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OLAF Sitricson (d. 981), known in the sagas as Olaf The Red and Olaf Cuaran (i.e. of the Sandal), leader of the Ostmen and king of Dublin and Deira, has been frequently confused with Olaf Godfreyson [q.v.] Like the latter, Olaf Sitricson was of the race of the Hy Ivar, and the great-grandson of Ivar Beinlaus, son of Regnar Lodbrok. His father was the Sitric, king of Deira, who married Æthelstan's sister, and died in 927. The' Egil-saga' (ap. Johnstone, Antiq. Celto Scand. p. 32) is wrong in saying that Olaf was a Scot by his father's, a Dane by his mother's, side; but he probably had Celtic blood; and Florence of Worcester (i. 132, Engl. Hist. Soc.) calls him 'king of many islands.' Upon the death of Sitric, Æthelstan at once annexed Deira, driving out Olaf, who appears to have been too young at this time to resist effectively. His uncle or cousin, however, Godfrey, king of Dublin, immediately left Ireland, and attempted to secure the succession to the Northumbrian throne. He was unsuccessful in obtaining the help of Constantine II of Scotland, who was at that time in alliance with JEthelstan; and, after a vain attempt on York, was driven from the country with Olaf Sitricson.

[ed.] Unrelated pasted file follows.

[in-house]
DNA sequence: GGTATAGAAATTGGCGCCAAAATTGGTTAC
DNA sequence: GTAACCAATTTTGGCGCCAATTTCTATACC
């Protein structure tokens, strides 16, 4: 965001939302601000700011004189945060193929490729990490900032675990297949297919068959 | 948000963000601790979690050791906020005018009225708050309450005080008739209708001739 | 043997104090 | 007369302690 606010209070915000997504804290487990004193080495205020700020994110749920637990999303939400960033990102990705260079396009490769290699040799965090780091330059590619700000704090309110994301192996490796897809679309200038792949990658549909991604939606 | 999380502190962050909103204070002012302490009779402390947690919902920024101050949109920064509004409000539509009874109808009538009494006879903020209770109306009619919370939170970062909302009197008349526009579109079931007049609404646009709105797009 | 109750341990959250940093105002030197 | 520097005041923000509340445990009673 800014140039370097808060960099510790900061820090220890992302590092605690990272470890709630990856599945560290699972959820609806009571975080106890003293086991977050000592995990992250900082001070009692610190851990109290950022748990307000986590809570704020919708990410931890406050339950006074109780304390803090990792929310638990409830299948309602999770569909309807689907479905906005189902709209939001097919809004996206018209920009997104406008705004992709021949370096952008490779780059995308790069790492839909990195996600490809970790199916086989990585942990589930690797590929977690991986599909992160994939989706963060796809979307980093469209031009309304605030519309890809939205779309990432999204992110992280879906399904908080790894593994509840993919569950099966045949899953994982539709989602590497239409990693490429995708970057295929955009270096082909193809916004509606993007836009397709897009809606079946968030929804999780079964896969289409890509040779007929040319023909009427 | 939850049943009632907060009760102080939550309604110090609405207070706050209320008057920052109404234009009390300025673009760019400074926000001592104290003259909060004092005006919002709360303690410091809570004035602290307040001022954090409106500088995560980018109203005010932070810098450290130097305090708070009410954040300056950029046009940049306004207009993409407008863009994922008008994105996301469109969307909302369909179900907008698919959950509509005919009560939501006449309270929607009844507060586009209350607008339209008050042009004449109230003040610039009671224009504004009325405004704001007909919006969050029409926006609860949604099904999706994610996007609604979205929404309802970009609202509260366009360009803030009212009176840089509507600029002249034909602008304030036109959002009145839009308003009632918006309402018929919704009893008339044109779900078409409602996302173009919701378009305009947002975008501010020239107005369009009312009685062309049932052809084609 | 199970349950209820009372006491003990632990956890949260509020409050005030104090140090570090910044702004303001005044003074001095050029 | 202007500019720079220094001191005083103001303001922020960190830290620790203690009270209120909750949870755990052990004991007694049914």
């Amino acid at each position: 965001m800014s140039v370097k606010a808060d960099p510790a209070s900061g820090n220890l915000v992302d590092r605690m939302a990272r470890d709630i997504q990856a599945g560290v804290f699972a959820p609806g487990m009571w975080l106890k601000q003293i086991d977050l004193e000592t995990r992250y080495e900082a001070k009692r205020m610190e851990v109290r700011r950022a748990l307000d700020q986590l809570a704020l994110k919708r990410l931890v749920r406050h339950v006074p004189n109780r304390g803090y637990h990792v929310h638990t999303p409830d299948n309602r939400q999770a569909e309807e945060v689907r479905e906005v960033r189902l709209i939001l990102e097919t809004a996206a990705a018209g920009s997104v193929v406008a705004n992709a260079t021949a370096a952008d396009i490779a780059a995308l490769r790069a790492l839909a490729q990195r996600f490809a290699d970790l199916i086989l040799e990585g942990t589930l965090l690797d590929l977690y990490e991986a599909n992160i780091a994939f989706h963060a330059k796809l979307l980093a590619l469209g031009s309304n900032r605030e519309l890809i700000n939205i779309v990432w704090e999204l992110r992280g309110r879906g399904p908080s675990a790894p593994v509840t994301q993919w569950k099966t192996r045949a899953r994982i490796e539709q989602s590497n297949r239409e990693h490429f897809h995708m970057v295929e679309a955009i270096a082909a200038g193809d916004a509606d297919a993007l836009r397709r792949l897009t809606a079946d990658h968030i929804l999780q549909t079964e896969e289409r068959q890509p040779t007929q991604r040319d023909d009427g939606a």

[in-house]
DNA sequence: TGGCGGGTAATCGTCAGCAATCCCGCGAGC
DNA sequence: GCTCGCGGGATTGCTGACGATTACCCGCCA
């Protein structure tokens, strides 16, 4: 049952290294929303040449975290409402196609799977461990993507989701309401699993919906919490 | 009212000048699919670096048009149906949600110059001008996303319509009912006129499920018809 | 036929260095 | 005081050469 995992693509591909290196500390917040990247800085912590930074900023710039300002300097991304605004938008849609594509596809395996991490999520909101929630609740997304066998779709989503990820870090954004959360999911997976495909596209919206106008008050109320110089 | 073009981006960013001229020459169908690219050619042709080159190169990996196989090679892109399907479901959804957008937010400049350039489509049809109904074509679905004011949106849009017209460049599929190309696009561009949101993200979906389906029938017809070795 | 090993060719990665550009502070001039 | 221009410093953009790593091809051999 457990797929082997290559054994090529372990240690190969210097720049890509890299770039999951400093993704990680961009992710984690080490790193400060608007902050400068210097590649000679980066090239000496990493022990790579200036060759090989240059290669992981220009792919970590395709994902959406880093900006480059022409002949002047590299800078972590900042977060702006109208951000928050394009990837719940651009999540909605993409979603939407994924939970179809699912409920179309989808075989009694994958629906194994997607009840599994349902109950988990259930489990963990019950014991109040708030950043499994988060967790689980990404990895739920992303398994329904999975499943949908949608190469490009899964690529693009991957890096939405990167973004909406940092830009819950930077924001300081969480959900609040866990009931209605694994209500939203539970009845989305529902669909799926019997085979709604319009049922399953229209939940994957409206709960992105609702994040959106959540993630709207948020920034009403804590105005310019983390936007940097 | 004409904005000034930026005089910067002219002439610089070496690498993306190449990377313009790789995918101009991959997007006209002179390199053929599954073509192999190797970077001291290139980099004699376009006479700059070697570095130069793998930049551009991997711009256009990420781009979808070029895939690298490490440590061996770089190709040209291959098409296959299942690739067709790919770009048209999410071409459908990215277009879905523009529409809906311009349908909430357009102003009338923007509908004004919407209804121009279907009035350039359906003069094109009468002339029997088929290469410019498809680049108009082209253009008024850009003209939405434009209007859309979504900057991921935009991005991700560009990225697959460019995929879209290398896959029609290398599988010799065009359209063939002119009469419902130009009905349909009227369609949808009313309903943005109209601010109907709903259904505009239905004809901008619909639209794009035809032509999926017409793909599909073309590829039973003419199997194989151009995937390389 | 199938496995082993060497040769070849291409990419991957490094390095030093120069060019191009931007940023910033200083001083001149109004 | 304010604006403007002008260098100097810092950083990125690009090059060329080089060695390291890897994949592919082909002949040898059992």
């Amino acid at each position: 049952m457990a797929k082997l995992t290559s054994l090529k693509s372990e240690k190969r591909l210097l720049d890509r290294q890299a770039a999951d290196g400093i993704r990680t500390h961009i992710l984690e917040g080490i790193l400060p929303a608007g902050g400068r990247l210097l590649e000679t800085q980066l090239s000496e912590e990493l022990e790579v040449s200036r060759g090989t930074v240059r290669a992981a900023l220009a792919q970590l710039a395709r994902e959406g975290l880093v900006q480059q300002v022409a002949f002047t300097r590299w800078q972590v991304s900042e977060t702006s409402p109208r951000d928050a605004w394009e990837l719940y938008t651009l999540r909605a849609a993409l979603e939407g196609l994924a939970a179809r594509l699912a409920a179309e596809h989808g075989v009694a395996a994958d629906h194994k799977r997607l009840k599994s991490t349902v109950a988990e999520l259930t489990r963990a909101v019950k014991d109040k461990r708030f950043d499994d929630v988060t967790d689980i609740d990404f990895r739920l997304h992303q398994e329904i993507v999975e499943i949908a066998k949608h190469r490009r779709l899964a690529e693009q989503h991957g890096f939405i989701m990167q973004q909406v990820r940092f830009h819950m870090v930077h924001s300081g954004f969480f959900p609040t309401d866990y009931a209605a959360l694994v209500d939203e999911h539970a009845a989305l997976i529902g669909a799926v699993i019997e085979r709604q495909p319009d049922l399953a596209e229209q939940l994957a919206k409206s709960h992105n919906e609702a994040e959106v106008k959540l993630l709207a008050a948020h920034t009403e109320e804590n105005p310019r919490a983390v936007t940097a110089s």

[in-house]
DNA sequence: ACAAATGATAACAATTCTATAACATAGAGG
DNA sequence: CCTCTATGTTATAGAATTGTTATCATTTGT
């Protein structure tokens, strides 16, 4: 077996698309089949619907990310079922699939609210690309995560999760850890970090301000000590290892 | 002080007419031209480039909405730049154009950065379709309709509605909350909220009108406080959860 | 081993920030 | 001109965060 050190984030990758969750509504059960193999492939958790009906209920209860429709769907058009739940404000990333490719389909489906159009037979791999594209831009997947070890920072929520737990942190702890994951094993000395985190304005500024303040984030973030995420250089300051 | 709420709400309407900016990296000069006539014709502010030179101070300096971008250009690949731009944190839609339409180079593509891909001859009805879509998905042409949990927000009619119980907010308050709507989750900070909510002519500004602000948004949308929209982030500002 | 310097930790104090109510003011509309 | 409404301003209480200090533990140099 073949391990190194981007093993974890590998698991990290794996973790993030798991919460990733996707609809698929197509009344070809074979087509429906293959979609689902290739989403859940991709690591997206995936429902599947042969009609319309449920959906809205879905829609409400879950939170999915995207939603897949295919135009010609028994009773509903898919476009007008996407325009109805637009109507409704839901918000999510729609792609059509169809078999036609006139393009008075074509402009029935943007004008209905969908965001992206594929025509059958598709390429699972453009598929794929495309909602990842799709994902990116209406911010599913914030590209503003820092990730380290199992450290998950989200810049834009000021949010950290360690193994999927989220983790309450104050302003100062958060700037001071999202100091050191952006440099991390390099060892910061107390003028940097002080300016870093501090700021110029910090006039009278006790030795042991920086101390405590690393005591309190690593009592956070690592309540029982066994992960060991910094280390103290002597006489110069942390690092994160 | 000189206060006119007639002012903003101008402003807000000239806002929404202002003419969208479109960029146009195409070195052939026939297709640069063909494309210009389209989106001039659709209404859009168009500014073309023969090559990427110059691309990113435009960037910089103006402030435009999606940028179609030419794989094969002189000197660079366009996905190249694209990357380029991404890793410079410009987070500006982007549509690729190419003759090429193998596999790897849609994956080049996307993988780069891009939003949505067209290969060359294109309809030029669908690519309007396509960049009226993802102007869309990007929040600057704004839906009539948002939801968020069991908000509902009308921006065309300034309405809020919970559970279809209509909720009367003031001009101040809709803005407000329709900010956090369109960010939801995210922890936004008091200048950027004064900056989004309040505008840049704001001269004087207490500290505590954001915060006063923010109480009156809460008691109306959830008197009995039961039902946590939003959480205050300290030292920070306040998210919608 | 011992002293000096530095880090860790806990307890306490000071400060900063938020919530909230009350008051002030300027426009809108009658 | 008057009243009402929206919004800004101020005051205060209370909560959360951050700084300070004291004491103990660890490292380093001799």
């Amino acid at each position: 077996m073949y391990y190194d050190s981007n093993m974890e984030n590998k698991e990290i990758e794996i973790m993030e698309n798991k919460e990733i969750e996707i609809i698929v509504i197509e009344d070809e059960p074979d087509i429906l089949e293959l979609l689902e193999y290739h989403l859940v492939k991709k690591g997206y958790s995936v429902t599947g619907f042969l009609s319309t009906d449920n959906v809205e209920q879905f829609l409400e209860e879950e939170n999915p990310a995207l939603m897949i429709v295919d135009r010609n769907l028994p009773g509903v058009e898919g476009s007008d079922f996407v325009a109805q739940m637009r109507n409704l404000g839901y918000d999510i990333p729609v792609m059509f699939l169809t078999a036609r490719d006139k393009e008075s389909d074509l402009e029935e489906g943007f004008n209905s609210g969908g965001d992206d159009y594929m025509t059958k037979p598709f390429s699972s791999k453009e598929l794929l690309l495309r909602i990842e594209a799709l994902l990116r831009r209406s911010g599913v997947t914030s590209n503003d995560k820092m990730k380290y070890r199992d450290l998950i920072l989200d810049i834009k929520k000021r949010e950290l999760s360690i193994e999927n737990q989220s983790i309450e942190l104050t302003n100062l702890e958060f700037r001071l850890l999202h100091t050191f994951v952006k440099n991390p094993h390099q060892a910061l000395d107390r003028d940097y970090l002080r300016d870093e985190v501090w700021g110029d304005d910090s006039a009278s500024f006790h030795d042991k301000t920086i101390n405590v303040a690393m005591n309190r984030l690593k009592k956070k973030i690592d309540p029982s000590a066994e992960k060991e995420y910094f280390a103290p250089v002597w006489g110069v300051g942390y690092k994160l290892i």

Probably a few years later Olaf married a daughter of Constantine II of Scotland, and the latter now changed his policv and supported Olaf in his preparation for the impending struggle for the recovery of the Danish kingdom of Deira. This alliance between Constantine and Olaf seems to have been the cause of Æthelstan's raid into Scotland in 934, which probably kept the allies in check for three years.

In 937 the great confederacy of Scots, Britons, and Irish was formed under Olaf Sitricson, Constantine, and Olaf Godfreyson of Dublin. Entering the Humber with a powerful fleet, Olaf Sitricson drove back the lieutenants of Æthelstan in the north, but foolishly permitted himself to be held in check by negotiations while Æthelstan gathered his forces together. William of Malmesbury (Gesta Regum, i. 143) tells the story that Olaf appeared in Æthelstan's camp in the guise of a harper, to which much credit cannot be given: but he seems to have made a night attack on the camp, which failed. The armies finally met on the famous field of Brunanburh, probably in Yorkshire. Æthelstan was completely victorious, and the northmen were driven to their ships. Though it is difficult to distinguish the actions of the two Olafs in the account of the battle given in the poem preserved in the 'Anglo-Saxon Chronicle,' it is clear that neither Olaf Sitricson, as is stated in the 'Egil-saga,' nor Olaf Godfreyson, was among the 'death-doom'd in fight;' and the former probably went back as he had come, by way of the Humber into Scotland.